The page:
Anna-Mieke is a RMT and Ashiatsu Practitioner at Full Circle Health Network, who is answering questions about Ashiatsu Massage Therapy.
What does Ashiatsu mean?
Ashiatsu is a Japanese word meaning foot pressure.
Ashi (foot) atsu (pressure).
Where did Ashiatsu originate?
Although coined as a Japanese word, using one’s feet to massage started in India as early as the 12th century. Chavutti Thirumal is the Malayalam (an Indian language) word for foot pressure. Ropes were hung from the ceiling to help stabilize the person giving massage, with the receiver lying on a mat on the floor. Barefoot massage practice evolved through Asia and the Pacific Islands. Only in the past 20 years has this style gained popularity in the Western World.
Do people enjoy Ashiatsu massages?
Absolutely. I’ve started massaging clients with my feet after having treated them for over a year with my hands. Many people say they will never go back to hands as it’s a broader, more forceful pressure.
Can you do specific pressure, given your foot is bigger than your hand?
I can apply a lot of force through my first metatarsals (big toes)! Heel pressure can also be a very direct technique as the pressure from my heel can focus more locally. I often also use my hands during an Ashiatsu treatment, for example when I am doing a face massage and specific neck treatment on a client.
What are the benefits of Ashiatsu?
The answer is two-fold: There are benefits for both practitioner and client.
Humans are bipedal for a reason. Unlike our hands, our feet are designed to transfer our weight through tiny ligaments, joints and muscles when walking and standing. Gravity is a huge help, as instead of pushing from my shoulders through my hands, my weight naturally falls through my feet.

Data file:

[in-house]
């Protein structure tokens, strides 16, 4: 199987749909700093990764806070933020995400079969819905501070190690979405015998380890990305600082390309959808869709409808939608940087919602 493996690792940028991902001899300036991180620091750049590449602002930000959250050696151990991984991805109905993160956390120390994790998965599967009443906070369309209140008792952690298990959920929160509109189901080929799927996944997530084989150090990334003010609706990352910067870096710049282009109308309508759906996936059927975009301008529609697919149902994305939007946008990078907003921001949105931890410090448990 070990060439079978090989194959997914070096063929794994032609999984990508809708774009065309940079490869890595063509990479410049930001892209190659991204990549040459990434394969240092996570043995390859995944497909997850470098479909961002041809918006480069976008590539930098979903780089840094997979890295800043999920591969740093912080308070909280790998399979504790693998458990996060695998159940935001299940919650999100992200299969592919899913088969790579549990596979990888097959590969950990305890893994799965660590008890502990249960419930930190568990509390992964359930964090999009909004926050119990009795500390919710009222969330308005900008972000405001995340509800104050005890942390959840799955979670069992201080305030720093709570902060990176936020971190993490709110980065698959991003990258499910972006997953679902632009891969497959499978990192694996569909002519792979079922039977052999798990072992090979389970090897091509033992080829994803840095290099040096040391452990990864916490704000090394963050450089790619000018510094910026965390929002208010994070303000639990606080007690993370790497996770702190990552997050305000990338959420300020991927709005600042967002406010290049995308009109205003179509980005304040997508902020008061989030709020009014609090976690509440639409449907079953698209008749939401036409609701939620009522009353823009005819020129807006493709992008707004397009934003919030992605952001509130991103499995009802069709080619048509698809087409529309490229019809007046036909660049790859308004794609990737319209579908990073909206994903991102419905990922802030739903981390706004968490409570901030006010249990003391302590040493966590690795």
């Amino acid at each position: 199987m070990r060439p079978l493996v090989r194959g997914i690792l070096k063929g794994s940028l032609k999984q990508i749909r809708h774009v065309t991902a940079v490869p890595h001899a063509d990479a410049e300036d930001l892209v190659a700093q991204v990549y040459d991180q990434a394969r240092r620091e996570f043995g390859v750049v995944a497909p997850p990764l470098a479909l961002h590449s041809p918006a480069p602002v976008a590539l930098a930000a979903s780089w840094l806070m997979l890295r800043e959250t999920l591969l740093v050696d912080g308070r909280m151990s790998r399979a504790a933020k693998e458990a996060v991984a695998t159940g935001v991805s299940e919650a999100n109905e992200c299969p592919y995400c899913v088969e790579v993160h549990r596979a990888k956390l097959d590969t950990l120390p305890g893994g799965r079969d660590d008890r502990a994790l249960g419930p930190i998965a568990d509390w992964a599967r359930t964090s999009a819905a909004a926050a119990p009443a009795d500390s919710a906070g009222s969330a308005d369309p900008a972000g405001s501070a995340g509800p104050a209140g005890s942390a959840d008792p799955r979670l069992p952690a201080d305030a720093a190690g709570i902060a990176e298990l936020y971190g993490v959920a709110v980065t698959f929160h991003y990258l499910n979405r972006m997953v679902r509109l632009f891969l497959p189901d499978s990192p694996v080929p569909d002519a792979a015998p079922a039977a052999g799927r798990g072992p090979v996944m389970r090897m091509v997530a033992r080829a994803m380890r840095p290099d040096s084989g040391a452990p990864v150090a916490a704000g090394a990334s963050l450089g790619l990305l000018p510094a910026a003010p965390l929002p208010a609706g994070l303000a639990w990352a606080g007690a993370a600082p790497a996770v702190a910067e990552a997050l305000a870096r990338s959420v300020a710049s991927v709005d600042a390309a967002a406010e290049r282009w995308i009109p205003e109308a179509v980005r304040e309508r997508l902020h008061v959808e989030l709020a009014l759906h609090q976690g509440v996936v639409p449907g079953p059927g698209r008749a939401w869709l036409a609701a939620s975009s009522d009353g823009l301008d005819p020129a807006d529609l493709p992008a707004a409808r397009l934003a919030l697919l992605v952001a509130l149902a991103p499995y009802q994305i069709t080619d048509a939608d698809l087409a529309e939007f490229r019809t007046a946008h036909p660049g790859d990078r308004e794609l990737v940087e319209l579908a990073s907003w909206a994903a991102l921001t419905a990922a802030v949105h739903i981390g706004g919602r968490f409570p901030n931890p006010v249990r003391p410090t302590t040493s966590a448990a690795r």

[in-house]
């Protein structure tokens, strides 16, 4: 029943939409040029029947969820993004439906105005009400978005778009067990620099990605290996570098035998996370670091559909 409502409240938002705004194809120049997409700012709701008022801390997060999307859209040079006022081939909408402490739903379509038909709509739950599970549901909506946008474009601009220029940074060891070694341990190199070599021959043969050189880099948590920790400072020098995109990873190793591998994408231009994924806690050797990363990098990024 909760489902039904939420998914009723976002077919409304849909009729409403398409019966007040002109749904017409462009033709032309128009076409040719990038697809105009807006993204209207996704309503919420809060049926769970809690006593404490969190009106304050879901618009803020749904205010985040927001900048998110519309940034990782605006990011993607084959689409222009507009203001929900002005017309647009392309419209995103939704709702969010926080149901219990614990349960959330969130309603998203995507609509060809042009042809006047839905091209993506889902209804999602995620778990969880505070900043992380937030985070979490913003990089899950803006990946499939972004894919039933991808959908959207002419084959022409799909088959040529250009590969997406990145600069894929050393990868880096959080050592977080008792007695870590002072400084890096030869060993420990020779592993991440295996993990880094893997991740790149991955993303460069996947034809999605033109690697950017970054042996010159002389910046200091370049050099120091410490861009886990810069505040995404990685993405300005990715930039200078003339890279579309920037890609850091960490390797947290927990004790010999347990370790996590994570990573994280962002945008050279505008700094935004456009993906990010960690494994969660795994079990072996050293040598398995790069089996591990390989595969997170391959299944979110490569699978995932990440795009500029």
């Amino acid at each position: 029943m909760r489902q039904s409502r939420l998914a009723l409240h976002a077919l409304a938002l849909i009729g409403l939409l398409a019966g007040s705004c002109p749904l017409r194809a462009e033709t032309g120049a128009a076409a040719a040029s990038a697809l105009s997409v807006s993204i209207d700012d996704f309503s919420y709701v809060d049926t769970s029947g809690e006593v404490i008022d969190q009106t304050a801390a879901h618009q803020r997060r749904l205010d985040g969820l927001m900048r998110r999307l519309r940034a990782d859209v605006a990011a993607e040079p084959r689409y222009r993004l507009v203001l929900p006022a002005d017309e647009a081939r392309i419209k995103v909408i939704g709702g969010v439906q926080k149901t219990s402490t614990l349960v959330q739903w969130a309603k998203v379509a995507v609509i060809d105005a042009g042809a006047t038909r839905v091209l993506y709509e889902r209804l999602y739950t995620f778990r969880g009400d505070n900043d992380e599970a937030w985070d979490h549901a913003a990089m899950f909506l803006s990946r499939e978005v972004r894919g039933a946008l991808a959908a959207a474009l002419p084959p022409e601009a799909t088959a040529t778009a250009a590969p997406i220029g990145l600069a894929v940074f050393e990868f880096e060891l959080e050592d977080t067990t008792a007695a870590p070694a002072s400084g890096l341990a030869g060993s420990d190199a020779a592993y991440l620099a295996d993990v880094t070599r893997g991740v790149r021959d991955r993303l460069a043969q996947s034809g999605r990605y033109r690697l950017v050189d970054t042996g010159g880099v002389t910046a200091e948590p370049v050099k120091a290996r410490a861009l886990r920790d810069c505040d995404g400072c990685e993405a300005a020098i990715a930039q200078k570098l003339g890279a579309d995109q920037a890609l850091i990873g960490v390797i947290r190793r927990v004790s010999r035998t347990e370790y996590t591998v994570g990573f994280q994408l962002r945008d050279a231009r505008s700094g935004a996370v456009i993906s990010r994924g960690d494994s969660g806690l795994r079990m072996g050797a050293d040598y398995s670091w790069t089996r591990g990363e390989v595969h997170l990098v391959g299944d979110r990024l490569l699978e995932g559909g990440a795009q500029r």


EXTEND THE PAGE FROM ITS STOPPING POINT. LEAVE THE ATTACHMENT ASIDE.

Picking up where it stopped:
The ergonomics of Ashiatsu lend to using more global muscles (core, thigh stabilizers) during massage, rather than repeatedly straining my hands and forearms. Using my feet more than my hands will help reduce my chance of developing chronic injuries as an Registered Massage Therapist. Also, it’s extremely fun.
My foot is at least twice the size of my hand; therefore, I cover a lot more surface area in a single stroke. Since my weight is distributed over a larger area, there is less pressure per square inch (PSI) which feels broad and comforting for the client. Although a foreign idea to some, being massaged by feet is very relaxing. Elbows, thumbs and fingers are actually rather pokey!
Are you hanging up there? Is it safe?
Ashiastu requires great balance and precision, along with slow and controlled movement. With two secure 8-foot bars, Ashiatsu is made to be very safe. I’d say 25% of the time I use my feet while seated at the head of the table (upper back, shoulders, neck), and the rest of the time is spent standing on the table or stool.
Is this covered by my insurance?
Absolutely. Ashiatsu Massage is considered a technique in Registered Massage Therapy, and is thereby covered (provided you have insurance).
Did you teach this to yourself? Where did you learn this?
In August 2019 I became certified to practice Ashiatsu through the CIAMT (Canadian Institute of Ashiatsu Massage Therapy).